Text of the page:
- Andy Katz, ESPN Senior Writer
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WASHINGTON D.C. -- The Kentucky contingent went through two practice runs on the dais to make sure they got it just right. No one, after all, wants to mess up the procession into the East Room and the presentation of a jersey, ring and ball to President Barack Obama.
There was a scattering of people in the room at first, mostly security personnel and White House staffers when Kentucky first entered. But as soon as the doors opened to allow invited guests in, Kentucky fans painted the East Room blue.
They weren’t all dressed in UK colors, but they sure were boisterous -- even starting a few C-A-T-S chants.
Teams arriving for the now-annual celebrations that started under the late President Reagan are always celebratory, but not usually as euphoric as Friday.
After witnessing three of the past four NCAA men’s basketball champs to come to the White House, I can tell you that no fan base has rivaled Kentucky's.
“I didn’t know it was going to be like that,’’ UK senior Darius Miller said. “It filled up fast. It was empty and then in five seconds it was full.’’
This is a program that can easily sell out a mundane practice. So no one should be surprised that the Big Blue Nation showed up.
But there was more to Friday then the annual meet-and-greet with the President. This was the last time the Kentucky players were together as one team.
Five of them declared early for the NBA draft, and that group -- as well as Miller -- will likely get a chance to be together at the Chicago pre-draft camp next month and again at the NBA draft in June. But all of them together? This was it.
And what better way to go out than a ribbing from the Commander-in-Chief.
President Obama had picked, like many of us, Kentucky in the final as he filled out his bracket for ESPN for the fourth straight year. He originally wanted to go with the Wildcats to win it all, but changed his mind and chose North Carolina in the end.
“I had them in the championship game," he said Friday. "But in the end, I thought, they got all these freshmen. These guys are too young. And keep in mind, at this time last year, three of the Wildcats’ five starters were still in high school. Michael Kidd-Gilchrist couldn’t even vote yet.
“But let’s face it, sometimes talent trumps experience. And sometimes, a bunch of young players, even if they’re used to being big fishes in their ponds, even if they’ve never played together before, they can buy into a system, they understand the concept of team, and they do something special right away. And that’s exactly what happened in Kentucky.”
As soon as they got to the White House, the Wildcats did what they had throughout the season.
They stayed together as a pack one last time, taking pictures with their iPhones, enjoying a fast-paced tour as quick as the run Kentucky put on Baylor in the Elite Eight.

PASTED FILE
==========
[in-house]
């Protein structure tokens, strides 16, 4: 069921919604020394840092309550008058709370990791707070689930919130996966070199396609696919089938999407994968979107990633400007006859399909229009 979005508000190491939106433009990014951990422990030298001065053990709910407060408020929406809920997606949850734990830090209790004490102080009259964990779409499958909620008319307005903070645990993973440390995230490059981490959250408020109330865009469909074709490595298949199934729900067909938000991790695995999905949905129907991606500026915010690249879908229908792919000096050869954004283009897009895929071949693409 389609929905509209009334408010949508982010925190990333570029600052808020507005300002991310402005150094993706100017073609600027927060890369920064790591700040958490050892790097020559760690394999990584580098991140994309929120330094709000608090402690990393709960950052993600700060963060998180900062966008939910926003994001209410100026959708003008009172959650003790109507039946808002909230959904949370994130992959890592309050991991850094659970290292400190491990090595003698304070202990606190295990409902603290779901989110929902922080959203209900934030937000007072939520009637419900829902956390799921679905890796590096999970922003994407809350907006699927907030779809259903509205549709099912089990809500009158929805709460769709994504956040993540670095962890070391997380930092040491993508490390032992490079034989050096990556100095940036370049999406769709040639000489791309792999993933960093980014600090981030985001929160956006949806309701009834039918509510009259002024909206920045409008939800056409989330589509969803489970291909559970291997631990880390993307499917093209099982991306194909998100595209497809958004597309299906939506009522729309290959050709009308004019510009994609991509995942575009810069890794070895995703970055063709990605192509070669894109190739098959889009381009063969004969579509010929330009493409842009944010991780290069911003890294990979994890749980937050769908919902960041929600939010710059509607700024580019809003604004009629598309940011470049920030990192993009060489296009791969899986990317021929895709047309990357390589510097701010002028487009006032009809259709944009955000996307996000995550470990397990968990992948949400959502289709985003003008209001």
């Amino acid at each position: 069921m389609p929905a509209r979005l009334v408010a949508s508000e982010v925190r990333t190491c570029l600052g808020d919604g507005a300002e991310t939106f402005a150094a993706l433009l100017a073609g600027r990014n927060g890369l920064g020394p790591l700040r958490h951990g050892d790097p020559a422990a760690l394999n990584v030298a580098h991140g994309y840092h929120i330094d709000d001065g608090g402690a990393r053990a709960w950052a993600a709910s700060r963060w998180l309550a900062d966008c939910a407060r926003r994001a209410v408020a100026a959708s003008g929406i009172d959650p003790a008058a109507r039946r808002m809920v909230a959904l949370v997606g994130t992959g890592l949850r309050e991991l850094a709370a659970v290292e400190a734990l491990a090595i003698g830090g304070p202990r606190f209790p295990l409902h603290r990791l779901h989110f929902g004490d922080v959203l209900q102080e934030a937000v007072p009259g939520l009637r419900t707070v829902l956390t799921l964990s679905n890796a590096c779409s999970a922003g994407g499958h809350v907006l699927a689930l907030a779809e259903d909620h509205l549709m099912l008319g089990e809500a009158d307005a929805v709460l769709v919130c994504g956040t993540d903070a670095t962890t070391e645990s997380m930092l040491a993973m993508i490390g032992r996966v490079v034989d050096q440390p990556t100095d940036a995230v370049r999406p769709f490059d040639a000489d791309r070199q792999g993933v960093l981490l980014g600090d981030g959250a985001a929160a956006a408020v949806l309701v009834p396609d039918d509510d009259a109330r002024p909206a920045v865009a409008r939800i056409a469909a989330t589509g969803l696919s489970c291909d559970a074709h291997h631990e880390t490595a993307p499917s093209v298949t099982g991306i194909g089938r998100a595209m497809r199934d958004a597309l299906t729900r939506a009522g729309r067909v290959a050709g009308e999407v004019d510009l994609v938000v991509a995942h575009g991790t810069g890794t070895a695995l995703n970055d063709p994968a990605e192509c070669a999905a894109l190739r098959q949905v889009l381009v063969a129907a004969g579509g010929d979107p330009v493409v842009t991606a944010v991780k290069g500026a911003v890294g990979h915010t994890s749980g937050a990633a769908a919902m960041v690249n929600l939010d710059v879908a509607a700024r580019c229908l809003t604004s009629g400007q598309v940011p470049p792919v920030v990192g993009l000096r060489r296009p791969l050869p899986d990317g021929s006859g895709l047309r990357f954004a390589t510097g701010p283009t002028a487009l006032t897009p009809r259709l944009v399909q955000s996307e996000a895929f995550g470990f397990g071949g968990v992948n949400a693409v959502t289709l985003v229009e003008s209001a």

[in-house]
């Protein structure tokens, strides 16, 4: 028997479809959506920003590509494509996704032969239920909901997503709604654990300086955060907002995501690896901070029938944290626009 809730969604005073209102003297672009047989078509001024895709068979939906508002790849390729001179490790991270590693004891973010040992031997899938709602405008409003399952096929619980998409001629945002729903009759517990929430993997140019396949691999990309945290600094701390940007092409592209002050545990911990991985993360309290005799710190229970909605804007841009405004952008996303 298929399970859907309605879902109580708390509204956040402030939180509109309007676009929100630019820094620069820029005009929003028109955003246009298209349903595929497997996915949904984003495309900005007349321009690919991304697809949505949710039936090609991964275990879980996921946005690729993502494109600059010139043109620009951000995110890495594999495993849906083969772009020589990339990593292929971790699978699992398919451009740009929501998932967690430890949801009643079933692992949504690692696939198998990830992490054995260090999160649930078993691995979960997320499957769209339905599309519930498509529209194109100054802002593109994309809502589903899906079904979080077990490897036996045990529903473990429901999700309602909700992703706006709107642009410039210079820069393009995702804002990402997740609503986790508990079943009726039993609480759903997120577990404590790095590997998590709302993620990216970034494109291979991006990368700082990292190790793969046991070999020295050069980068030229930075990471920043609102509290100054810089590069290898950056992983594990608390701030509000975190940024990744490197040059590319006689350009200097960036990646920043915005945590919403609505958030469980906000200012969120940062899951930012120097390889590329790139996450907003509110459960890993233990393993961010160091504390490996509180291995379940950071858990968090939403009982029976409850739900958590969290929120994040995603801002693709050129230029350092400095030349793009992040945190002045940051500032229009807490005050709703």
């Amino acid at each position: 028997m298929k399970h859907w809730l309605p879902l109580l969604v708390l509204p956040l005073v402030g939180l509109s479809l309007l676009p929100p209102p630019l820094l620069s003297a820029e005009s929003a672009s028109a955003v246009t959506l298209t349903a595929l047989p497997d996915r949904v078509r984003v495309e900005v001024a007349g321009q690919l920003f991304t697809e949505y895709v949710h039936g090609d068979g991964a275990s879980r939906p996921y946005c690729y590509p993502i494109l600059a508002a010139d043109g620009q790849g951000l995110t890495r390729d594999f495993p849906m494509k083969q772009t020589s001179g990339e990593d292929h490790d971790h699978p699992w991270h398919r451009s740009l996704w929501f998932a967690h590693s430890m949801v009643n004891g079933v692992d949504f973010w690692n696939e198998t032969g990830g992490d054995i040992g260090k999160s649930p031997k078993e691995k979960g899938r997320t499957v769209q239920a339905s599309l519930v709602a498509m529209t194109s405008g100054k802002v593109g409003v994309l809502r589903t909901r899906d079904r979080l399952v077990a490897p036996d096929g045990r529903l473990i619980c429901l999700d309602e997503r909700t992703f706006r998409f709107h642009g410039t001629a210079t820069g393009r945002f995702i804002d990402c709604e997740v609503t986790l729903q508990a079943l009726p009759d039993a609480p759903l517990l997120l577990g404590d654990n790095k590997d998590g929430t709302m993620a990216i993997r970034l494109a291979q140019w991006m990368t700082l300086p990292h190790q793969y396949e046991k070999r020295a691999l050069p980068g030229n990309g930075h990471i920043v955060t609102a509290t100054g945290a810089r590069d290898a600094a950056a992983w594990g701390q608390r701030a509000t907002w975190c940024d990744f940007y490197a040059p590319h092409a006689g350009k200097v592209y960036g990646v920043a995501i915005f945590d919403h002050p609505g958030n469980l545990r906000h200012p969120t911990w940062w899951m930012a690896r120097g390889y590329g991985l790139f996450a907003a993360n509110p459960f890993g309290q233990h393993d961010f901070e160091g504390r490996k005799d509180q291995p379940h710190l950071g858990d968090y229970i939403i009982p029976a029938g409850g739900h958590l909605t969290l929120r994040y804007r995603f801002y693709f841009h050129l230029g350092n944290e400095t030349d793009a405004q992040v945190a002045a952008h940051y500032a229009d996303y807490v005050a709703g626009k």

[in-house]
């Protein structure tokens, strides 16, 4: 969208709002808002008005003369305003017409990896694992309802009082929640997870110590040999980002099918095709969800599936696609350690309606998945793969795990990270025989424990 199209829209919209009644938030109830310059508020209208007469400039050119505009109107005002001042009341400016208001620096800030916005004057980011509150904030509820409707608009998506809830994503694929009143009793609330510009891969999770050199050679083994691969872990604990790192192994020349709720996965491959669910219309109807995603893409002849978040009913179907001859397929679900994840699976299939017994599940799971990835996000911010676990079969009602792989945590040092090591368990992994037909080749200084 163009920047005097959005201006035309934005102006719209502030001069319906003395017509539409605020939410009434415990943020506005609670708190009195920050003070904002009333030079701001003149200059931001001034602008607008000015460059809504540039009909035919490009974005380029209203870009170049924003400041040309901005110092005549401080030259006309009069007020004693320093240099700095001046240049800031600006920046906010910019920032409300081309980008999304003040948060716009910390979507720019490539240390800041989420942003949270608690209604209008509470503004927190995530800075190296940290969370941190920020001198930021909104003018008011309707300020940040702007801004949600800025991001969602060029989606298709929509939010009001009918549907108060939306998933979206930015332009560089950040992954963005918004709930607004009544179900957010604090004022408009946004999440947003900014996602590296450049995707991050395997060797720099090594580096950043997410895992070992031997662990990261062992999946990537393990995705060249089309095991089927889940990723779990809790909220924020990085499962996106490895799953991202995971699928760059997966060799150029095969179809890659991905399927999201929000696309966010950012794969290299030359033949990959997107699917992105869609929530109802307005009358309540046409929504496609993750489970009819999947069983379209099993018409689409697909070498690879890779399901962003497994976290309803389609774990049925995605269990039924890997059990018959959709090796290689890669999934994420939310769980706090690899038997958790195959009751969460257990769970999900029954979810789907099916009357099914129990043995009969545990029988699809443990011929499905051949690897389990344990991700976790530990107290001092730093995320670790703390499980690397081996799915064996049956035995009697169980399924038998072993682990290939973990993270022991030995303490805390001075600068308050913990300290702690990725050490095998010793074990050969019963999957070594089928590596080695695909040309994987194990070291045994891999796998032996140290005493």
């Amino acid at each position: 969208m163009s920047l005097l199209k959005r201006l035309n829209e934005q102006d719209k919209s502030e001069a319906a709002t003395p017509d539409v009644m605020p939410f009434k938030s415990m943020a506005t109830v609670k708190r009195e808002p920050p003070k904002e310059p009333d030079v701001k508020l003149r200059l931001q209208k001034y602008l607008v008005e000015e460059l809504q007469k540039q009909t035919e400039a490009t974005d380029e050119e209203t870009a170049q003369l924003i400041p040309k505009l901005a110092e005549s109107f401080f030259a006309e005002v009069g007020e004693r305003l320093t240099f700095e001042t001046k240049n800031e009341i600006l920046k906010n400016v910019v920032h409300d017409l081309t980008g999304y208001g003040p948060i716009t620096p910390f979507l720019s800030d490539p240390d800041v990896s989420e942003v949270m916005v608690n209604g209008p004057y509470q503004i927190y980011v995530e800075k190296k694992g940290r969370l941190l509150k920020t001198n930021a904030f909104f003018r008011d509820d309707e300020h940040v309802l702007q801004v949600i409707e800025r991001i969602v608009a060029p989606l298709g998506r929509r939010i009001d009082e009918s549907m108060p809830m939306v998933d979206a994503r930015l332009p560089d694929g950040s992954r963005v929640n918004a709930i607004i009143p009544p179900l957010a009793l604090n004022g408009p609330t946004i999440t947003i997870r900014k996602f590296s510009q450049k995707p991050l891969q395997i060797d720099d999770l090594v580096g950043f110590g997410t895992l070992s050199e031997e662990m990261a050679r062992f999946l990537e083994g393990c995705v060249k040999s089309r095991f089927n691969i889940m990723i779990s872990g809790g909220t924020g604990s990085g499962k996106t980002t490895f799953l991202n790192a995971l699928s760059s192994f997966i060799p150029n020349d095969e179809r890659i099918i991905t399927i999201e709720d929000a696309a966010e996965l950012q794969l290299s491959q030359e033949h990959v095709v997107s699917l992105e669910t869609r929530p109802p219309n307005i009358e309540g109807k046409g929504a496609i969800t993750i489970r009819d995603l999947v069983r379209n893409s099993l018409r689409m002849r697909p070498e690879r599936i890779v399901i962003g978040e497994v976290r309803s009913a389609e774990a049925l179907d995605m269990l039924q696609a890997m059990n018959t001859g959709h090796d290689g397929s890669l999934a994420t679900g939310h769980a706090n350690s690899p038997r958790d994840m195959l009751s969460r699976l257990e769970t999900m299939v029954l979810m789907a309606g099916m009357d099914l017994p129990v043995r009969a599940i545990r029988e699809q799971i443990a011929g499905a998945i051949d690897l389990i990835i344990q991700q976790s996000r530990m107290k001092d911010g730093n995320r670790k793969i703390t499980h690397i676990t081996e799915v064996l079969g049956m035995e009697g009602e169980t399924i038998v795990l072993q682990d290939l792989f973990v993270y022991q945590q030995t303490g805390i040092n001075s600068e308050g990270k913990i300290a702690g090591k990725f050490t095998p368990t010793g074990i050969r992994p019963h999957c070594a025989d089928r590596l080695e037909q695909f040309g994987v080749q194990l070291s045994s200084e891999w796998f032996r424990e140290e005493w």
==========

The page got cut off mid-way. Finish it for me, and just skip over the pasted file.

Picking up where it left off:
National player of the year and projected No. 1 pick Anthony Davis as well as Doron Lamb, Marquis Teague, Terrence Jones, Miller and Kidd-Gilchrist were dressed in fine-tailored suits, not Kentucky uniforms. But they were a team just the same.
They loved cruising through the White House movie theater, posed in front of a bust of Abraham Lincoln, and just enjoyed each other’s company.
“I may never coach another group like this,’’ Kentucky coach John Calipari said. “I’ve never seen a group come together for each other since I’ve been coaching.’’
Lamb said that this team truly liked being with each other on and off the court. This group was selfless from the first game to the final against Kansas in New Orleans.
Miller couldn’t get over how wild his UK career has been. He was recruited by Billy Gillispie, grew and fostered under Calipari, won a title and met two presidents. Former President Bill Clinton was in Lexington recently.
“This is just another great memory to add to the collection,’’ Miller said.
Kentucky had a traveling party of 51 (would you expect anything smaller?). And while the Wildcats played in front of 70,000-plus at the Superdome, this rivaled the anxiety of that night.
The players said they were a bit more nervous walking out on the Dome court, but there were anxious moments in meeting Obama and being on this smaller, albeit historic stage.
Calipari, who spoke after the President, was as anxious as anyone.
“I was just so nervous,’’ Calipari said. “I didn’t breath until I stepped away from the podium. I’ve given speeches to 15,000 and I was more nervous doing this.’’
But now that the celebration of the title is over, the Wildcats will go their separate ways. The semester is finished. The early-entrants will select agents and get ready for the NBA draft. Miller and Eloy Vargas, the two seniors, will prepare for their post-college life, which will include professional basketball.
Freshman Kyle Wiltjer is the lone productive returenee. He said it will be odd to lose all of these players, but he’s up for the challenge and said he can’t wait to play with the new players.
Kentucky brought in another strong class, a new crop, this time led by another star in the middle named Nerlens Noel.
But for Friday, for one last time in front of a strong, loud and proud contingent from Big Blue Nation, the 2012 champs were together.
“We had such a special group of guys and had such a successful year,’’ Jones said. “For this to be the last thing is such a great way to finish.’’